Our Approach to Reading
At St Crispin’s we promote a love of books and reading from the children’s first days with us. We foster a reading culture that starts with sharing books for sheer pleasure – we really want children to enjoy reading!
Reading is a very important part of our everyday school life. It is central to everything we do and children are exposed to different types of text as soon as they begin in Reception. Reading books are placed in coloured bands that get gradually harder as the children progress. They start with books which have no words to develop good reading behaviours and progress to complex fiction and non-fiction texts. Children are usually heard read at least once a week, individually and in guided reading. We use a variety of different reading schemes including Phonics Bug and Oxford Reading Tree.
We have specialist teaching assistants who run intervention programmes in reading for children who are not at the same level as their peers, to ensure that all children have the ability to read well by the time they leave us.
We celebrate World Book Day each year and love dressing up for all sorts of topics to promote reading. We also carry out promotional book sales with assisting companies, which are well supported by our fantastic parents who play such a big part in teaching their children to read.
Letters and Sounds
We have a strong phonics programme (Letters and Sounds) running throughout the school to teach early reading skills and support the children as they progress. We frequently spend time looking at illustrations and encourage ‘book talk’ from all of the children. We read to the whole class and in groups looking at a range of stories from traditional tales to well established authors. We love to read together and through this we develop the children’s concepts about print.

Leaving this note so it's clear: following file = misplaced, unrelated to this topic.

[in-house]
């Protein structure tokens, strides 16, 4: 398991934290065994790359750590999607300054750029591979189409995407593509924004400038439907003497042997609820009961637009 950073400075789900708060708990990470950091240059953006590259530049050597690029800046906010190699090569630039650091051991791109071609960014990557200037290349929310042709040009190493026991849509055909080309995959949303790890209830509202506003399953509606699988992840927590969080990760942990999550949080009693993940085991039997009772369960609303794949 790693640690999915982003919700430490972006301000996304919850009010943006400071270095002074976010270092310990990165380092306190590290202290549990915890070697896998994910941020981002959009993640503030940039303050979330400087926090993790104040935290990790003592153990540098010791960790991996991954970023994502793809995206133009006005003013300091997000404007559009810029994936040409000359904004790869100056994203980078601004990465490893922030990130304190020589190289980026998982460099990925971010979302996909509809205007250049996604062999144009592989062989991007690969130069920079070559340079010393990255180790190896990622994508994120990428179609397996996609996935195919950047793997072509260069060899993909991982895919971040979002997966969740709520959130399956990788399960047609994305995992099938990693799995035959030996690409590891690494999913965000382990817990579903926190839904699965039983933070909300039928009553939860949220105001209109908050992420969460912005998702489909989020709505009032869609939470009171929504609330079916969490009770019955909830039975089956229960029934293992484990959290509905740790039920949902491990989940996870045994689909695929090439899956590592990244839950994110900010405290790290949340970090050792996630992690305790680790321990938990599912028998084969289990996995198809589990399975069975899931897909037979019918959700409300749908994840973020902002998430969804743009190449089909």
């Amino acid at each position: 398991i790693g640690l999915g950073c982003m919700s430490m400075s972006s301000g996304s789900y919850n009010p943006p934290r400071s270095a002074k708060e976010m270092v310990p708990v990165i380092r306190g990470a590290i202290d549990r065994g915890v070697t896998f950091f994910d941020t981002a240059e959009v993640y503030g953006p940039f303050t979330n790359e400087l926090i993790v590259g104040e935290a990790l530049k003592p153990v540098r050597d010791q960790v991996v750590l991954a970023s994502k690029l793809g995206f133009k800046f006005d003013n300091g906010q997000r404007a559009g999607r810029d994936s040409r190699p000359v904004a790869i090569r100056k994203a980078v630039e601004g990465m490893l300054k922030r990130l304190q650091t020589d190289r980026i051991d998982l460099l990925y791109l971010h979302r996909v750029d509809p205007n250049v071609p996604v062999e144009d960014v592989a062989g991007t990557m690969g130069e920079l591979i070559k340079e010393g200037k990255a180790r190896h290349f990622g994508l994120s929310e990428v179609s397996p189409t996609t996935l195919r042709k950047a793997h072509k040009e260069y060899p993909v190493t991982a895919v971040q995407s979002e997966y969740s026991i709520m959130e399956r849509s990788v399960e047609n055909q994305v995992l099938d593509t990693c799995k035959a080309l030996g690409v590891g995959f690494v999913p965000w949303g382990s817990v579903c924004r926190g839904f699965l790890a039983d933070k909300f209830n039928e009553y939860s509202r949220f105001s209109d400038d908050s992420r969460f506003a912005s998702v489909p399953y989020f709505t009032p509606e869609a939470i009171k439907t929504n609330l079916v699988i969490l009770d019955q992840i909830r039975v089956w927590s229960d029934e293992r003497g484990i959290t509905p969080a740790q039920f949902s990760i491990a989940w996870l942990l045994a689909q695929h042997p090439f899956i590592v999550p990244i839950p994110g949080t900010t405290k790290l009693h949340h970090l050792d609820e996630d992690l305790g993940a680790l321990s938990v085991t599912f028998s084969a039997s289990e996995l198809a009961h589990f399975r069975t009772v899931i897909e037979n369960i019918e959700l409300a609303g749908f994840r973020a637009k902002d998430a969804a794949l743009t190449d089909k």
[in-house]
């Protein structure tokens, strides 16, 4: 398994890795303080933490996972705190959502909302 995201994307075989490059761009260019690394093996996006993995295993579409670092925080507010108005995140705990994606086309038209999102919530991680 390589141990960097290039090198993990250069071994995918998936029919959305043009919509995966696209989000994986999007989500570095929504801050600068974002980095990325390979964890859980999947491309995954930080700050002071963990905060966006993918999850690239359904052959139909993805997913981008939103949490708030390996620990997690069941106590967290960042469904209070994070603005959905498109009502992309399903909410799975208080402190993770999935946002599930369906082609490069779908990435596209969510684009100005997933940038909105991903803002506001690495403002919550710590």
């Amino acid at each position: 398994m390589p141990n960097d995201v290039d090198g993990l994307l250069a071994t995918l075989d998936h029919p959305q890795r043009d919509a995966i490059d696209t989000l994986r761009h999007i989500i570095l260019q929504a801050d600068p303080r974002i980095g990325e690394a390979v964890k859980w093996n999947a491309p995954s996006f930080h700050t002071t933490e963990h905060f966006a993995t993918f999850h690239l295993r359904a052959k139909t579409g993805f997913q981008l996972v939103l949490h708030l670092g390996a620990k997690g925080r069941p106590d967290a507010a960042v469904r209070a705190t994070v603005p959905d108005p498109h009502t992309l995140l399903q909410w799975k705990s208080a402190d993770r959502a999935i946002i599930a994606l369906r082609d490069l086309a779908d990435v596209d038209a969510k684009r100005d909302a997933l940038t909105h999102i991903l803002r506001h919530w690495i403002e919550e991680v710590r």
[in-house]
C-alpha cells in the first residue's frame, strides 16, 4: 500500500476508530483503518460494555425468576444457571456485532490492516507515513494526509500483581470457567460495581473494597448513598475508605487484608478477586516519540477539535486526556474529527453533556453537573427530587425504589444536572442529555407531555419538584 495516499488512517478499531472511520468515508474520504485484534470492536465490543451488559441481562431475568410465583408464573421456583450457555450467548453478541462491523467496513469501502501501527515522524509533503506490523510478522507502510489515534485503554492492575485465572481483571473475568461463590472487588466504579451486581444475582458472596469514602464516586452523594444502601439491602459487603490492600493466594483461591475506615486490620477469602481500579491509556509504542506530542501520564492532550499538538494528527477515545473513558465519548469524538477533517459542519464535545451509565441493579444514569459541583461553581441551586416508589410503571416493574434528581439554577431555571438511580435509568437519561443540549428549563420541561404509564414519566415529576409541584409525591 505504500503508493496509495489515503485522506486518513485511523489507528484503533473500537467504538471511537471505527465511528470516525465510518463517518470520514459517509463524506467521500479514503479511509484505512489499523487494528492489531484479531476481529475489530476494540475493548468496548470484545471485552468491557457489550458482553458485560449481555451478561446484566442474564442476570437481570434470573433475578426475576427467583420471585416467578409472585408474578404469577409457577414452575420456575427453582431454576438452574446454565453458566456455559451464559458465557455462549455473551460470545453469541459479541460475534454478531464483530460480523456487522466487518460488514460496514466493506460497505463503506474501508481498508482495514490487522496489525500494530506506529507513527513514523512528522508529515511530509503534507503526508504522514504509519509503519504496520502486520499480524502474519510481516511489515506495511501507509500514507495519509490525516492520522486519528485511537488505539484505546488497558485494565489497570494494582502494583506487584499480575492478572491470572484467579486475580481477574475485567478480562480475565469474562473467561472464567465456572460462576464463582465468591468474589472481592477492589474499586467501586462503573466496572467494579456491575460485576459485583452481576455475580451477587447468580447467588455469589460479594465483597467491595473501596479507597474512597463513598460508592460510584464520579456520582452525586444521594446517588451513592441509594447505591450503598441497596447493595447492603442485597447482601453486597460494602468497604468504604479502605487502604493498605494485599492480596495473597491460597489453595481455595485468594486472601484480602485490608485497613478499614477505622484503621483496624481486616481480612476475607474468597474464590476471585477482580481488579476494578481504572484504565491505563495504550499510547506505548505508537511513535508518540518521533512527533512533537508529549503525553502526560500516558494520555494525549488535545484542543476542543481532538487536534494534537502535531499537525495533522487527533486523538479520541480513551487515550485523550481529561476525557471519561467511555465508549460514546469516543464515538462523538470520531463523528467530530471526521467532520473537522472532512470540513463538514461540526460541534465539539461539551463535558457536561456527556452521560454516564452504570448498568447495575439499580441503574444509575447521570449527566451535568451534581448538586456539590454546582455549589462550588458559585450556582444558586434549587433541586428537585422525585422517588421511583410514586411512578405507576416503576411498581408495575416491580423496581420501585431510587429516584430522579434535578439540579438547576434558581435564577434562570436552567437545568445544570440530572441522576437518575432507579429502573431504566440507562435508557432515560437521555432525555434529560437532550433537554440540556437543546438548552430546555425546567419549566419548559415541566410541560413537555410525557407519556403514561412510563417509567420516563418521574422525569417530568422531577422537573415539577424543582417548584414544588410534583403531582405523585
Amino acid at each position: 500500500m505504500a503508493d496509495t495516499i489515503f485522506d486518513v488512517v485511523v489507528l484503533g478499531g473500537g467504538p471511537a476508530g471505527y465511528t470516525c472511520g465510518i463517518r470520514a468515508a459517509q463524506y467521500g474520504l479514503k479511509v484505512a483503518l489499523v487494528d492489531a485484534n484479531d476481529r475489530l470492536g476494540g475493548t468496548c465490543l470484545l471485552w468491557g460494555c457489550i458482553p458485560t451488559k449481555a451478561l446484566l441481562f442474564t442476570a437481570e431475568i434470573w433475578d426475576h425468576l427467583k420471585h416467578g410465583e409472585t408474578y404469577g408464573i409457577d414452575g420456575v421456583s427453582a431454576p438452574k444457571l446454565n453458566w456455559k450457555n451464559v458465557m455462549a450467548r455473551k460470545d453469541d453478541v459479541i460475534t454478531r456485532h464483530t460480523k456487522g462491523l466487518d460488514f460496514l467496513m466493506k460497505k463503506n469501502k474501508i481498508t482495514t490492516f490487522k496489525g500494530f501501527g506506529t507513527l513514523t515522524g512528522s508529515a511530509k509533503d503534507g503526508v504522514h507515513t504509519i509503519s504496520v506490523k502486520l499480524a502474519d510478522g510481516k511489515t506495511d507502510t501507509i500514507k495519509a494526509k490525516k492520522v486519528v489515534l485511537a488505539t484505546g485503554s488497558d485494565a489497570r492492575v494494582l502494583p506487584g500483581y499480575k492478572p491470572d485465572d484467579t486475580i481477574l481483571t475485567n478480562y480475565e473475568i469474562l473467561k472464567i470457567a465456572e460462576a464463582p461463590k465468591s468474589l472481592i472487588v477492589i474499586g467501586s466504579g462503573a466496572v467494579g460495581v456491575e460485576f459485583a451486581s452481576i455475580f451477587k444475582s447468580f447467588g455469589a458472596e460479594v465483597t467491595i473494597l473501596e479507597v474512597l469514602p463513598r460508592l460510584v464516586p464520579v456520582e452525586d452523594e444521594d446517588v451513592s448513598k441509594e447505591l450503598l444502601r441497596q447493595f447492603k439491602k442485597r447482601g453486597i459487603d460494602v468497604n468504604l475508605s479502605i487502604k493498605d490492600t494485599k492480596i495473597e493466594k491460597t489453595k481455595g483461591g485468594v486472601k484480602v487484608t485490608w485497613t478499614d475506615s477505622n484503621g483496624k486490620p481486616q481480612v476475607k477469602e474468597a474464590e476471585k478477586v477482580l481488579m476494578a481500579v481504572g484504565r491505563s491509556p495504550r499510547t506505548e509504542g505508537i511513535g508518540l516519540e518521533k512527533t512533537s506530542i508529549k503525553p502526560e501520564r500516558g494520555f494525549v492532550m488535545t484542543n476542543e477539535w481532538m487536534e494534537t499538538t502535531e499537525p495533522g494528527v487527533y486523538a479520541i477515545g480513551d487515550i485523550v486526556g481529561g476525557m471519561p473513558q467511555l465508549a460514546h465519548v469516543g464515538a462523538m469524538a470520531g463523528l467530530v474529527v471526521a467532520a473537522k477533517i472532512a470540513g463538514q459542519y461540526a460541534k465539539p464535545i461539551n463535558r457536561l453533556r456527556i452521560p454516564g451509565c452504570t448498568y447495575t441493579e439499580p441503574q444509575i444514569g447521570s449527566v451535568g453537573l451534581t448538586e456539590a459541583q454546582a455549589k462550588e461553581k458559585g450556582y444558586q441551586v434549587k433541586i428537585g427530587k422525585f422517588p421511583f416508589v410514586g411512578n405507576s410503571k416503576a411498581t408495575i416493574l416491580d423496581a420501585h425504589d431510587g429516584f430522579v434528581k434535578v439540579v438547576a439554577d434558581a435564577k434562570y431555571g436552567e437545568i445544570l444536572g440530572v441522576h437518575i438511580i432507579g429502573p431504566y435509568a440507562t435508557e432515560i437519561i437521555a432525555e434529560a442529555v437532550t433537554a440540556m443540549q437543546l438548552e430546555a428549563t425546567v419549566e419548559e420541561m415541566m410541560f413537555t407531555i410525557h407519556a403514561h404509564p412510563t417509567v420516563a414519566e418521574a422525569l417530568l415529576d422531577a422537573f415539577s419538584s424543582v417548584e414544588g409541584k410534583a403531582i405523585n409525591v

In the Foundation stage the earliest work is carried out by looking at sounds in our environment and listening to different sounds that we can make with instruments, our bodies and a range of other items. Listening to rhymes also plays an important part in this development process - this is phase 1 of the Letters and Sounds Programme.
We move onto looking at phonics to break down words into individual sounds. We teach the children how to segment and blend so that they can read on their own (decode the words). These skills then develop as the children move through the school with daily phonics teaching in all classes. In years 1 and 2 children are set for phonics across the year groups, which allows for focused teaching at the child’s level for each phase of Letters and Sounds.
More detailed information on how we teach phonics at St Crispin’s can be found on our ‘Phonics’ page.
Ways you can support your children at home:
Guided reading is where a small group of children of a similar reading ability all read the same book together. They look through a book at a suitable level and then teachers ‘walk through a text’ with the children before they begin to read, to explore the text type and discuss difficult language. Through this process the children are taught the skills of reading. Children remind each other of what to do if they encounter a difficult word and then have some time to enjoy the text. Following the reading, teachers and children discuss the text and teachers question the children on what they have read. This is how the true meaning of reading is explored.
How can parents and carers support reading at home:
Children are able to change their home reading book up to three times a week. However we would encourage you to make sure you child reads a book a couple of times. This ensures that your child can read for meaning as well as decoding the text. When you are hearing your child read, question him/her about what has been read every couple of pages to ensure your child can refer to the text and find information.
We ask that you make a note of the page number they have read to and any comments you may have about your child’s reading in their reading record book. These comments are useful for us.
We strongly encourage you to also make use of our online reading scheme called Bug Club
If you would like further access to some fantastic eBooks, why not visit www.oxfordowl.co.uk. There are over 260 free books for parents to read with their child at home with lots of ideas on how to support your child with reading.